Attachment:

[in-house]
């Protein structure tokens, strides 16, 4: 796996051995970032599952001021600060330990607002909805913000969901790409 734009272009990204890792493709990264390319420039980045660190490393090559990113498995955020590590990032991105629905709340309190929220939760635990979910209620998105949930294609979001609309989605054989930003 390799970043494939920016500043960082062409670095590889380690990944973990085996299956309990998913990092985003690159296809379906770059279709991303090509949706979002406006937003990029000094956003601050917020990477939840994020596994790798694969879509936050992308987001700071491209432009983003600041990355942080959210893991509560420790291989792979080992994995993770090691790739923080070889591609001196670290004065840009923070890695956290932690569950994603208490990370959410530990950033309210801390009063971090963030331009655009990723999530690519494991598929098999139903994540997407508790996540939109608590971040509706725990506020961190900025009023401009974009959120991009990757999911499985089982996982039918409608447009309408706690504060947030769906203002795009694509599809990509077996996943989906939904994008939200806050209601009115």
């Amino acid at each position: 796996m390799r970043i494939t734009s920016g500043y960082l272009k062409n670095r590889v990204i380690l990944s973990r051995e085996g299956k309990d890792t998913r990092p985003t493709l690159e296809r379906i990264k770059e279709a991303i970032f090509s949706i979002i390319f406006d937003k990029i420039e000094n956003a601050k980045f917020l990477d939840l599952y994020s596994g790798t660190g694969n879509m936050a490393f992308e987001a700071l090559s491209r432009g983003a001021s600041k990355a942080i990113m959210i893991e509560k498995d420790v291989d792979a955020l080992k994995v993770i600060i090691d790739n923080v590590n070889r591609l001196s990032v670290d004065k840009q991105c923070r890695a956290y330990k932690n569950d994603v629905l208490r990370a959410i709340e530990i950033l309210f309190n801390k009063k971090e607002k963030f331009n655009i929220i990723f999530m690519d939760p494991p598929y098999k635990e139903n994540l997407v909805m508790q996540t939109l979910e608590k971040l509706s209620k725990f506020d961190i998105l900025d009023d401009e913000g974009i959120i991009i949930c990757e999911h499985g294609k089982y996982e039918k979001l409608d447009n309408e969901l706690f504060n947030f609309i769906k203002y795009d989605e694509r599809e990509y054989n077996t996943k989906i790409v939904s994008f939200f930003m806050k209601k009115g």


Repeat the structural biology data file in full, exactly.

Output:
[in-house]
């Protein structure tokens, strides 16, 4: 796996051995970032599952001021600060330990607002909805913000969901790409 734009272009990204890792493709990264390319420039980045660190490393090559990113498995955020590590990032991105629905709340309190929220939760635990979910209620998105949930294609979001609309989605054989930003 390799970043494939920016500043960082062409670095590889380690990944973990085996299956309990998913990092985003690159296809379906770059279709991303090509949706979002406006937003990029000094956003601050917020990477939840994020596994790798694969879509936050992308987001700071491209432009983003600041990355942080959210893991509560420790291989792979080992994995993770090691790739923080070889591609001196670290004065840009923070890695956290932690569950994603208490990370959410530990950033309210801390009063971090963030331009655009990723999530690519494991598929098999139903994540997407508790996540939109608590971040509706725990506020961190900025009023401009974009959120991009990757999911499985089982996982039918409608447009309408706690504060947030769906203002795009694509599809990509077996996943989906939904994008939200806050209601009115």
């Amino acid at each position: 796996m390799r970043i494939t734009s920016g500043y960082l272009k062409n670095r590889v990204i380690l990944s973990r051995e085996g299956k309990d890792t998913r990092p985003t493709l690159e296809r379906i990264k770059e279709a991303i970032f090509s949706i979002i390319f406006d937003k990029i420039e000094n956003a601050k980045f917020l990477d939840l599952y994020s596994g790798t660190g694969n879509m936050a490393f992308e987001a700071l090559s491209r432009g983003a001021s600041k990355a942080i990113m959210i893991e509560k498995d420790v291989d792979a955020l080992k994995v993770i600060i090691d790739n923080v590590n070889r591609l001196s990032v670290d004065k840009q991105c923070r890695a956290y330990k932690n569950d994603v629905l208490r990370a959410i709340e530990i950033l309210f309190n801390k009063k971090e607002k963030f331009n655009i929220i990723f999530m690519d939760p494991p598929y098999k635990e139903n994540l997407v909805m508790q996540t939109l979910e608590k971040l509706s209620k725990f506020d961190i998105l900025d009023d401009e913000g974009i959120i991009i949930c990757e999911h499985g294609k089982y996982e039918k979001l409608d447009n309408e969901l706690f504060n947030f609309i769906k203002y795009d989605e694509r599809e990509y054989n077996t996943k989906i790409v939904s994008f939200f930003m806050k209601k009115g």